‘Yola’ is an extinct form of English that was spoken in this area of County Wexford for hundreds of years. The Yola language became extinct in the 1880s but many words and phrases still survive in the locality.
‘Yola’, which means ‘old’, evolved from ‘Old English’. Old English was brought to Ireland by the Normans. When communities of Flemish, French, Welsh, English and Frisian-speaking settlers came here, following the Normans, they and the existing norse/viking and native Irish populations had a major influence on the Yola language. It became a ‘muskaun’ or ‘mix’ of all these languages.
St. Catherine’s Church would have hosted many weddings over the centuries and in honour of this, you will find below a translated extract from an old Yola song, possibly originating in the 15th or 16th century, entitled ‘The Wedding of Ballymore’:
A peepeare struck ap; wough dansth aul in a ring,
The piper struck up, we danced all in a ring,
Earch myde was a queen, an earch bye was a king,
Each maid was a queen, and each boy was a king,
Zoo wough aul veil a-danceen; earch bye gae a poage,
So we all fell a-dancing, each boy gave a kiss,
To his sweethearth, an smack lick a dab of a brough.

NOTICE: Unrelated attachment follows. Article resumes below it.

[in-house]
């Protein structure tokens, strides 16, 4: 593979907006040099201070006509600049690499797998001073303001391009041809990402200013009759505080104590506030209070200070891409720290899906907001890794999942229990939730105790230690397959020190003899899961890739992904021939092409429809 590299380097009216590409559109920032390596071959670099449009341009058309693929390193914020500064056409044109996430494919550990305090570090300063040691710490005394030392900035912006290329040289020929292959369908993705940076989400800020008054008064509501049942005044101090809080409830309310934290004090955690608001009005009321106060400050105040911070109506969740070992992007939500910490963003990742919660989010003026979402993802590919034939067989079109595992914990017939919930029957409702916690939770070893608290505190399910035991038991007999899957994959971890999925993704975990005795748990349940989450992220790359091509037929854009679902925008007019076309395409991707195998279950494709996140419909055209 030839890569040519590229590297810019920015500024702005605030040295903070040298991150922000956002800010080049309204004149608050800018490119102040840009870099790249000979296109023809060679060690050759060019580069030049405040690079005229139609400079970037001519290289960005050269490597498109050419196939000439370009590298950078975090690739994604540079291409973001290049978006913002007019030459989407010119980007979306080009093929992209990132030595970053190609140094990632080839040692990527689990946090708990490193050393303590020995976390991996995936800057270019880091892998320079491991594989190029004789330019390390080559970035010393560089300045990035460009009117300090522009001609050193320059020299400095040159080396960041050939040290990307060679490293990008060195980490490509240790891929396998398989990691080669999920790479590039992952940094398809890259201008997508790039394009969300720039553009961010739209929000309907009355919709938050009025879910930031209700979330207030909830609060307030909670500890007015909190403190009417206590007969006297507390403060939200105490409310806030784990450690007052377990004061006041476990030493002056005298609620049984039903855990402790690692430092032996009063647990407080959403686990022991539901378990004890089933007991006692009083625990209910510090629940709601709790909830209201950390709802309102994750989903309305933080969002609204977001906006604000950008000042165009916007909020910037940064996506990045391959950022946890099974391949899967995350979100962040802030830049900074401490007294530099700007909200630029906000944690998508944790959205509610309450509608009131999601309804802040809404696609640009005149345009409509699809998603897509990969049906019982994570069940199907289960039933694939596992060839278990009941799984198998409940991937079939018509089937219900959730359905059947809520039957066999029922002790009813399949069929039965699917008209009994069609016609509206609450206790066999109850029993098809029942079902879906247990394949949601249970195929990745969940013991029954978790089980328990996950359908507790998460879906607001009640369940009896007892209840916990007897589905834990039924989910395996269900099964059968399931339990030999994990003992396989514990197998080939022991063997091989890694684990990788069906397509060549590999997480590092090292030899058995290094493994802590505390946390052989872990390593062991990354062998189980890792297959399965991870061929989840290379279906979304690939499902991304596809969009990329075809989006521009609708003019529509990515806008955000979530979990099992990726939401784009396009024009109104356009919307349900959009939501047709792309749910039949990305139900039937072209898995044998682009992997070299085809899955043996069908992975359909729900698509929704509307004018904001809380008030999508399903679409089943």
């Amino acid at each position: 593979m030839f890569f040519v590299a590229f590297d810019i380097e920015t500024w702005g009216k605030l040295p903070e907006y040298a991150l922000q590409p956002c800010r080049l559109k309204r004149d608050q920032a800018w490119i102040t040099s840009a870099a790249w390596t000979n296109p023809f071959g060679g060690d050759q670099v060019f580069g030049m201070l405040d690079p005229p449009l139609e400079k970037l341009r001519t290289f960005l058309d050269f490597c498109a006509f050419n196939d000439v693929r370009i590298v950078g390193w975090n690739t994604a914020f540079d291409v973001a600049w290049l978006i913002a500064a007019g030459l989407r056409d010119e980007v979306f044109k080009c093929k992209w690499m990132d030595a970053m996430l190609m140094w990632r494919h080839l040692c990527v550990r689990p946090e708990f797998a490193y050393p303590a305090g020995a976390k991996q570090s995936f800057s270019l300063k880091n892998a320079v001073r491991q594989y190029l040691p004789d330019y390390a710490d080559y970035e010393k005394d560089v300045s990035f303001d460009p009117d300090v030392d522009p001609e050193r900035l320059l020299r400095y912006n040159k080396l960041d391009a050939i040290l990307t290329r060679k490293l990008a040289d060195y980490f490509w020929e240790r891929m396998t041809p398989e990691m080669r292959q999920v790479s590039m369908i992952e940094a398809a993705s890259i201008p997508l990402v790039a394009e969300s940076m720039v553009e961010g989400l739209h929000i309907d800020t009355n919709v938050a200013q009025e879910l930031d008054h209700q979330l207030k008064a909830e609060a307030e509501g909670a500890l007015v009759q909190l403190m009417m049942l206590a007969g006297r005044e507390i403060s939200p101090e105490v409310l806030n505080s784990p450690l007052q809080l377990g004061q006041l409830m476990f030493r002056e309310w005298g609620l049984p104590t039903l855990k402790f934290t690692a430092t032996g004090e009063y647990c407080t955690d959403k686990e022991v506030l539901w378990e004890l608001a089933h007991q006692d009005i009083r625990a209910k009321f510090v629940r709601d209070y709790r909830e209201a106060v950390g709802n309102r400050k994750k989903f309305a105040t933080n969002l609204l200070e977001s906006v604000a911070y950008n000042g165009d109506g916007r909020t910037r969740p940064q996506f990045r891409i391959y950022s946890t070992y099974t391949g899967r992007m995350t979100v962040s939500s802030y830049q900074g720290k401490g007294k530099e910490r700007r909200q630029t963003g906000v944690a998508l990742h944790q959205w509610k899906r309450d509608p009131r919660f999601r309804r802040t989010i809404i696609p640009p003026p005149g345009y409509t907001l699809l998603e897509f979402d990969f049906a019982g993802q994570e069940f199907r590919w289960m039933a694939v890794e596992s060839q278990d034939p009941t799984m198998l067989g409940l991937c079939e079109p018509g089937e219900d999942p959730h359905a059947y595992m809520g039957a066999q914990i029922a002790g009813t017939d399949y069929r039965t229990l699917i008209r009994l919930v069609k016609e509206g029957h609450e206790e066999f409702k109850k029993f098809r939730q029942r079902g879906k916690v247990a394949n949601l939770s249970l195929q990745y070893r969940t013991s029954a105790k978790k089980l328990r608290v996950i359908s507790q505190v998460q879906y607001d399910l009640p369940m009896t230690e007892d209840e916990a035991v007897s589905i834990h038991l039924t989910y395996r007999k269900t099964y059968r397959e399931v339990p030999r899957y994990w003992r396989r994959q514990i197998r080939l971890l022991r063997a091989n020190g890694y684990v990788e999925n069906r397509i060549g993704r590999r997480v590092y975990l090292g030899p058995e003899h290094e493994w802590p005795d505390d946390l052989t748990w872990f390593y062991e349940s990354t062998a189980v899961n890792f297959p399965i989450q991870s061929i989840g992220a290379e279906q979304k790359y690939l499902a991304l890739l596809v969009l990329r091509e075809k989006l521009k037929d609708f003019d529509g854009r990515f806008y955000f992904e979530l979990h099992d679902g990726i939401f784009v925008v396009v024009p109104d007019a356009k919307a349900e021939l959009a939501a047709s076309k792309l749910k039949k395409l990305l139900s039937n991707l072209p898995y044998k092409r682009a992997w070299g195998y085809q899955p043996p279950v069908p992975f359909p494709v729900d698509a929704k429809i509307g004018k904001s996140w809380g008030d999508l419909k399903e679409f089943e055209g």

To his sweetheart, and a smack like a slap of a shoe.
Zoo wough kisth, au wough parthet; earch man took his laave,
So we kissed and we parted, each man took his leave,
An a boor lithel breedegroom waithed wonderfullee griefte,
And the poor little bridegroom looked wondrously grieved,
Zoo wough aul returnth hyme, contented an gaay,
So we all returned home, contented and gay,
To our pleoughes an mulk-pyles till a neeshte weddeen die.
To our ploughs and our milk-pails till the next wedding day.
This information was shared with us by Bileen Scallaan, a local linguistics student who has studied the Yola language extensively.
Learn more about ‘Yola’:
You can learn more about Yola from this RTÉ-produced radio documentary.
This second video is in Irish with English subtitles. A documentary video about one language, produced in another, with subtitles from a third – a linguist’s dream!
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